AAS 204th Meeting, June 2004
Session 30 Radio Frequency Interference
Special Session, Monday, May 31, 2004, 2:00-3:30pm, 610/612

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[30.03] Promises and Limitations of RFI Canceling Solutions

J. R. Fisher (National Radio Astronomy Observatory)

Recent years have seen a kindling of interest in signal processing solutions to radio frequency interference (RFI) to astronomical observations. Over a dozen refereed papers and several dozen conference presentations on the subject are now in the astronomical and engineering literature. This work builds on several decades of signal processing development in the fields of acoustics and communications for which there are a number of standard texts. Radio astronomy has the unique requirement that interference must be suppressed below very low detection thresholds before the scientific results of observations can be considered reliable. These detection thresholds are several orders of magnitude lower than is typical of communications signal levels. Initial trials of coherent cancellation of TV and satellite signals and blanking of pulsed interference, such as radar and aircraft signals, are encouraging, but the signal processing power required for useful bandwidths is sobering. Simultaneous cancellation of many signals and compensation for multi-path propagation effects of distant transmitters add to the processing load and are challenges that remain to be tackled.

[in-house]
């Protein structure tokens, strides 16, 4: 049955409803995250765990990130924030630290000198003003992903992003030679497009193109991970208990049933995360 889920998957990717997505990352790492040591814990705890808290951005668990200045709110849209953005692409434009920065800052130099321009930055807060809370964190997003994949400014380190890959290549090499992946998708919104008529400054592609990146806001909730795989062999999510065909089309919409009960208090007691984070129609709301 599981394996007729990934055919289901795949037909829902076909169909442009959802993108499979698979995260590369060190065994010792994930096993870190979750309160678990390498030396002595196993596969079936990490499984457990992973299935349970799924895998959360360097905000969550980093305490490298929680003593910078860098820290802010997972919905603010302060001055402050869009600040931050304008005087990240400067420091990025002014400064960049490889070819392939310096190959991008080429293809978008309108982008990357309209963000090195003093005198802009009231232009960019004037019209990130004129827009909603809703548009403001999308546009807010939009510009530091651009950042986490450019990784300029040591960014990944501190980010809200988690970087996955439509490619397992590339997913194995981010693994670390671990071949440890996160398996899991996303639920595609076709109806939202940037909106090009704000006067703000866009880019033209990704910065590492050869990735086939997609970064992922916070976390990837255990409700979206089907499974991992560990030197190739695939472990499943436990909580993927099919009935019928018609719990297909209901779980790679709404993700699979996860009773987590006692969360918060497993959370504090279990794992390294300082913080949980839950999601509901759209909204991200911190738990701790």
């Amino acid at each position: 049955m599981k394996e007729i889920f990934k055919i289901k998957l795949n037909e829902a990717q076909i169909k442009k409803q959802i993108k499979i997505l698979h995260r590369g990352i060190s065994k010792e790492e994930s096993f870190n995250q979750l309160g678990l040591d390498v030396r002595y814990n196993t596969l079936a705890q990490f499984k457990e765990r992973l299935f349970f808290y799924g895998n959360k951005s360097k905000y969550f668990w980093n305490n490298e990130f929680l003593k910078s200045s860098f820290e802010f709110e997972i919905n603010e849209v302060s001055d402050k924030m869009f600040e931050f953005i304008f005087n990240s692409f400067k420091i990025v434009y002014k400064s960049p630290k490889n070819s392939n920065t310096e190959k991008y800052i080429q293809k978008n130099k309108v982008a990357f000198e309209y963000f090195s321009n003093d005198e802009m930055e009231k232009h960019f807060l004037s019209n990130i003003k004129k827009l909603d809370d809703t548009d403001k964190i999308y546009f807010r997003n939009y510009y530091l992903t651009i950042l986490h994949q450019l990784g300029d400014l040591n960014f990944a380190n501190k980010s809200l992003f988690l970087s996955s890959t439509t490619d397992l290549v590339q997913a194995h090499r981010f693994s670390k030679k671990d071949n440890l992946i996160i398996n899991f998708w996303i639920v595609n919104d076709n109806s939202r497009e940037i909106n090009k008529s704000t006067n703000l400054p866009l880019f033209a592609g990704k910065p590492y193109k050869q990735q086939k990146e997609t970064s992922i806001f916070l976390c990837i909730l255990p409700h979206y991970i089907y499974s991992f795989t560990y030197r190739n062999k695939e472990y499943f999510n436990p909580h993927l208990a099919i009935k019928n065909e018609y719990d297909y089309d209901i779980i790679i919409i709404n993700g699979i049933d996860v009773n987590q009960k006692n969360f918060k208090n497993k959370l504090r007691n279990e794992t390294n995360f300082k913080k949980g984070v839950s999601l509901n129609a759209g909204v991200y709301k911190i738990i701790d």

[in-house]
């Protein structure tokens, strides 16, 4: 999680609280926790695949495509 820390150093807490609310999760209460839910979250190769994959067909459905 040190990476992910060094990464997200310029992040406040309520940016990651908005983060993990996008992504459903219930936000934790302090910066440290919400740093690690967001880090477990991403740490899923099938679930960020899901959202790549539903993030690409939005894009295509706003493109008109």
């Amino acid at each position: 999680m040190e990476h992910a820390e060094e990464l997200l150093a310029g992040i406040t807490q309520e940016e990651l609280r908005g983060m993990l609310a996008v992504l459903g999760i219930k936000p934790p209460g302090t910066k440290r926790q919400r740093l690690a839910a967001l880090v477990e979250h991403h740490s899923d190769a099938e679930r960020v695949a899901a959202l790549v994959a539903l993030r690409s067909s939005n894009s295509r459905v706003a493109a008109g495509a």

Spectrum management is becoming increasingly complex with greater emphasis on spectrum sharing in the time and spacial domains. This requires a better understanding of long-distance propagation effects and the techniques and economics of signal separation to guide the protection of the scientific use of the radio spectrum. The traditional concept of frequency allocations will be only one aspect of spectrum management in the coming years. Active users of the spectrum will expect us to devote some of our engineering and managerial resources to spectrum sharing agreements, Hence, we need to continually build a firm technical footing upon which to base our negotiating positions.

The NRAO is operated for the National Science Foundation (NSF) by Associated Universities, Inc. (AUI), under a cooperative agreement.

The author(s) of this abstract have provided an email address for comments about the abstract: rfisher@nrao.edu

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